Divergence statistics often show patterns of dN/dS ratios > 1 for allorecognition loci; these values are consistent with both directional and balancing selection. In many cases, additional evidence such as significantly positive polymorphism statistics and/or identification of trans-species polymorphisms provide support for balancing over directional selection in the maintenance of variation in allorecognition loci.
We have only identified the loci involved in a handful of allorecognition systems, and an obvious future direction lies in identifying allorecognition loci in anemones, bryozoans, corals, plasmodial slime molds, and sponges. Such discoveries require painstaking work, and in some cases are hindered by the biology of the organisms. So while this may be a long term goal, it is nevertheless an important one if we are to achieve an understanding of the evolution of allorecognition across the tree of life.
A shorter term direction for evolutionary studies of allorecognition should involve the loci that have recently been discovered. We could not locate information on the distribution of polymorphism within and among populations for tgrB1/tgrC1 in D. discoideum, or alr2 in H. symbiolongicarpus, or on the creation of polymorphism for tgrB1/tgrC1 in D. discoideum. No evolutionary studies have been conducted on the self-incompatibility genes in C. intestinalis. Additionally, recent studies concluding that balancing selection is occurring based on divergence statistics and the presence of polymorphism could provide more data to support these conclusions, including evidence of trans-species polymorphisms and AMOVA/Fst analyses showing larger amounts of polymorphism within populations and smaller amounts among populations than neutral loci. And finally, we have some information on the specific type of balancing selection operating in a well-studied allorecognition system (negative frequency-dependent selection in SI loci). Further analyses of the newly discovered loci should uncover more specifics about the types of balancing selection maintaining variation at these loci.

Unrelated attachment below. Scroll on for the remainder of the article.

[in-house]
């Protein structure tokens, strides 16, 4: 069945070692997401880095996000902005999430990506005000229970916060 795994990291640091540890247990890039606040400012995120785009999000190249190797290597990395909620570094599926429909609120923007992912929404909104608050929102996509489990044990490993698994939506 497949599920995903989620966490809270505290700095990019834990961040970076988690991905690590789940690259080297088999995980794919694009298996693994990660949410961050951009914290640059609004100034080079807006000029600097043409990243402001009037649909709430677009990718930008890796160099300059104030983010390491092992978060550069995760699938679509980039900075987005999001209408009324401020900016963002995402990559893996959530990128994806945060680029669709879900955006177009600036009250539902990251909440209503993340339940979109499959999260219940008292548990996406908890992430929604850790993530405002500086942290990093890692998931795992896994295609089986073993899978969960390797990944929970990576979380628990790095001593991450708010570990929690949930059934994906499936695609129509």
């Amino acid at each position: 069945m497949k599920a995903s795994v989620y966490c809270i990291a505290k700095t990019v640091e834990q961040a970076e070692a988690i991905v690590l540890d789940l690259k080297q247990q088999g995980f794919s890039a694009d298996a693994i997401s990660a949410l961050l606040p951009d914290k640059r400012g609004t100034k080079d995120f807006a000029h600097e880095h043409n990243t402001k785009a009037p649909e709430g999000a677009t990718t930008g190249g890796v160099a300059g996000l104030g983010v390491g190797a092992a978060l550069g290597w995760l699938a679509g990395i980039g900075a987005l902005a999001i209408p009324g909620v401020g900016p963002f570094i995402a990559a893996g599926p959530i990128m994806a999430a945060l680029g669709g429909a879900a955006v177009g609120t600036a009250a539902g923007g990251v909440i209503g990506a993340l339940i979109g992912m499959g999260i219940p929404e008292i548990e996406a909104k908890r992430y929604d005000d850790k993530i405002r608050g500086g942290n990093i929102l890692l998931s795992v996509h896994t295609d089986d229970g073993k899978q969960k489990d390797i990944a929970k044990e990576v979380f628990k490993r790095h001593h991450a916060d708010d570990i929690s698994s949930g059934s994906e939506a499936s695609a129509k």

In well-studied allorecognition systems like the SI loci in plants, we have information on the evolution of allorecognition loci in many species. This allows us to examine the evolution of allorecognition across large phylogenetic groups, enabling broader conclusions than would be possible if only model organisms were used. Allorecognition loci can now be more easily identified and studied in species closely related to B. schlosseri, C. intestinalis, D. discoideum, and H. symbiolongicarpus. Using this approach, we could begin to understand the evolution of allorecognition not just in B. schlosseri and C. intestinalis, but in the urochordates as a whole, not just in D. discoideum but in the social amoebae, not just in H. symbiolongicarpus but in hydroids generally.
Conflict of Interest Statement
The authors declare that the research was conducted in the absence of any commercial or financial relationships that could be construed as a potential conflict of interest.
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Keywords: allorecognition, mutation, recombination, variation, polymorphism, balancing selection
Citation: Nydam ML and De Tomaso AW. (2011) Creation and maintenance of variation in allorecognition loci: molecular analysis in various model systems. Front. Immun. 2:79. doi: 10.3389/fimmu.2011.00079
Received: 18 October 2011; Paper pending published: 14 November 2011;
Accepted: 02 December 2011; Published online: 27 December 2011.
Edited by:Larry J. Dishaw, University of South Florida, USA
Copyright: © 2011 Nydam and De Tomaso. This is an open-access article distributed under the terms of the Creative Commons Attribution Non Commercial License, which permits non-commercial use, distribution, and reproduction in other forums, provided the original authors and source are credited.
*Correspondence: Marie L. Nydam, Department of Molecular, Cellular and Developmental Biology, University of California Santa Barbara, Santa Barbara, CA 93106, USA. e-mail: firstname.lastname@example.org